OAKLAND (KRON) — The A’s privately financed ballpark could be closer to actually happening.
The team’s president went into negotiations with the city’s chief negotiator Tuesday night and if certain conditions are met, the city could end up dropping a lawsuit that’s been holding up plans for a waterfront ballpark.
During that same closed door session they also gave the city attorney the okay to drop the lawsuit if certain conditions they would disclose to the public could be ironed out with the A’s.
That lawsuit isn’t against the team but against the County of Alameda.
The issue is that the county wants to sell their half of the coliseum site, the current home of the A’s, to the team for $85 million.
The city claimed in their lawsuit that the county should have offered the plot to Oakland first.
That lawsuit took the A’s by surprise.
The team is planning to build affordable housing and retail on the site and say it’s a lynchpin to the plan that would allow them to build a new privately financed ballpark at howard terminal.
On Wednesday, a group of local business owners calling themselves Town Business showed up at city hall to deliver a letter to each member of the city council and the mayor asking them to drop the lawsuit for the good of baseball fans and the local businesses that could be affected if the team picks up and moves somewhere else.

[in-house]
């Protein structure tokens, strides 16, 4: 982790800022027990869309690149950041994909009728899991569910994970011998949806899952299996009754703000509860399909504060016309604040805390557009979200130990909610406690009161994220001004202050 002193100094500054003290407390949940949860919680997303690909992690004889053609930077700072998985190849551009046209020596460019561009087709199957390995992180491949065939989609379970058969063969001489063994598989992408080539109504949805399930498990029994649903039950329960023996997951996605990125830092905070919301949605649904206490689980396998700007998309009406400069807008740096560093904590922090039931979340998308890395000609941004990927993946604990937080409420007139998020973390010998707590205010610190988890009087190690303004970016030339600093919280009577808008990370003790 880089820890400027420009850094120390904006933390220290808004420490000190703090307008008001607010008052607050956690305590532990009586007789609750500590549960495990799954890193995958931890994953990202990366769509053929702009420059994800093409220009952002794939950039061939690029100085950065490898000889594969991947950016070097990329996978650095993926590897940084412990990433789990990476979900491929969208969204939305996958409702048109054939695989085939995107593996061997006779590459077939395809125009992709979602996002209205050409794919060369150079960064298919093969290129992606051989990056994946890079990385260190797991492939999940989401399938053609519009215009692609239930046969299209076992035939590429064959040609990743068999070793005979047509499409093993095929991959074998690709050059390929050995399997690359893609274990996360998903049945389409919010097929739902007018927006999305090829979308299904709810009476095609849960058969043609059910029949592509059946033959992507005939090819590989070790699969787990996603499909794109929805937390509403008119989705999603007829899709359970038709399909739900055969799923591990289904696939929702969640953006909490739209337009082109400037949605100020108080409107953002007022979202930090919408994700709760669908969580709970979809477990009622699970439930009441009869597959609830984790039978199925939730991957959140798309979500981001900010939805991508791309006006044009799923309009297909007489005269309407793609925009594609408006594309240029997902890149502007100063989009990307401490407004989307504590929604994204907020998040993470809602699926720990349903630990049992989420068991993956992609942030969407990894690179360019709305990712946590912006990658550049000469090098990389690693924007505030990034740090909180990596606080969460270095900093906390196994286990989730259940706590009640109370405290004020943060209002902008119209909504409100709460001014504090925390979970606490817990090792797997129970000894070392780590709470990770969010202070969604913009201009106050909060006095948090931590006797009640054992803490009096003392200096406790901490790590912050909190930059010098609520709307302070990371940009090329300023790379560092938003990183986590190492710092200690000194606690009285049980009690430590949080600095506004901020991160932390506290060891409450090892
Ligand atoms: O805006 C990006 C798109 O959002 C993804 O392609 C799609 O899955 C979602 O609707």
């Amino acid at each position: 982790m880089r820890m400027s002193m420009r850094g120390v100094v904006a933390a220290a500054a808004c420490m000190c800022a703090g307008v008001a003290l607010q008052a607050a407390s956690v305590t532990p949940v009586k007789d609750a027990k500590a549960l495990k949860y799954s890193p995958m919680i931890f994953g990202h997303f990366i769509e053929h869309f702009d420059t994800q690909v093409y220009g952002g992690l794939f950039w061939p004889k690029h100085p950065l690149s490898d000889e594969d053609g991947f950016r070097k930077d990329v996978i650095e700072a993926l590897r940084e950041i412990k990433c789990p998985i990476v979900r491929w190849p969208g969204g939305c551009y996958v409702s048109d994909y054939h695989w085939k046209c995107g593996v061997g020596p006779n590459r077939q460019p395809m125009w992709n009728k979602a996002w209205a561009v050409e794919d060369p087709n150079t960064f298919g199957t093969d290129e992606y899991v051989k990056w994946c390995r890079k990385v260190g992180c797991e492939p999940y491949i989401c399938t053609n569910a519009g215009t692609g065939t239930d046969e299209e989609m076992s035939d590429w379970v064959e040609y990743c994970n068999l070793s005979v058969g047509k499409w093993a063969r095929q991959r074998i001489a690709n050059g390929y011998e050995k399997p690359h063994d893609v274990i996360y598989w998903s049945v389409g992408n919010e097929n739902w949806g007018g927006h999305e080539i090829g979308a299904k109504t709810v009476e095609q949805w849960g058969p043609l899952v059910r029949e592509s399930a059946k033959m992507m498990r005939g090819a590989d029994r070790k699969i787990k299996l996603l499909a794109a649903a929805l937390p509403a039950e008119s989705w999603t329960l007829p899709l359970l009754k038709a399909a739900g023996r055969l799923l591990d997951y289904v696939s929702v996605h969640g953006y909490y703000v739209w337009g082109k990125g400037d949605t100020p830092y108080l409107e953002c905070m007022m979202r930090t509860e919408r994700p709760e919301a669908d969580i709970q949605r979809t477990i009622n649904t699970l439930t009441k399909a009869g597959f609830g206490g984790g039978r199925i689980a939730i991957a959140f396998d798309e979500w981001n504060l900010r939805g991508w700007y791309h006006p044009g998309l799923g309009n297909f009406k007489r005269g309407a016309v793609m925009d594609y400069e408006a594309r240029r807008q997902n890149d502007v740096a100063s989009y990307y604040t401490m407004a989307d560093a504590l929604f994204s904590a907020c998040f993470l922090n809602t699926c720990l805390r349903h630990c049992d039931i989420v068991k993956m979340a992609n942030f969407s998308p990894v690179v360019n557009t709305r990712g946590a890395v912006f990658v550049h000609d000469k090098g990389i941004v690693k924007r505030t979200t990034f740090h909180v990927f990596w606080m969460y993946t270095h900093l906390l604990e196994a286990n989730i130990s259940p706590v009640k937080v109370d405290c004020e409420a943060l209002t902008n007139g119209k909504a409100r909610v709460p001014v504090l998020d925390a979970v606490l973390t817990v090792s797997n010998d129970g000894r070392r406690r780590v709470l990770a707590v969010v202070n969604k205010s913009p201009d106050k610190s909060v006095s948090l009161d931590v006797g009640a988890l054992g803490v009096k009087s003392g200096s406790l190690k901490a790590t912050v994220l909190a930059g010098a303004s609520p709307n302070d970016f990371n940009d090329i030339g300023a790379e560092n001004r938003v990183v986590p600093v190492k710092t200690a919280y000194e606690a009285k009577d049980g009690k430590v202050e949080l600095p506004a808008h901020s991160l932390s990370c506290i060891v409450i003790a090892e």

“We’ve already lost two sports teams and it really does enjoy the economy, the local economy,” said one business owner. “It just makes common sense to work with the organization and to build the economic development opportunity that we have.”
The business owner says now is not the time to be fighting in courtrooms.
The team has offered to buy the city’s portion of the coliseum as well for the same price, but only if the city agrees to drop the lawsuit holding up their deal with the county.
Even with the lawsuit is dropped, there are still likely hurdles ahead for the team.
There is still opposition to A’s moving to the waterfront from businesses at the port of Oakland who believe that a ballpark will get in the way of their operations.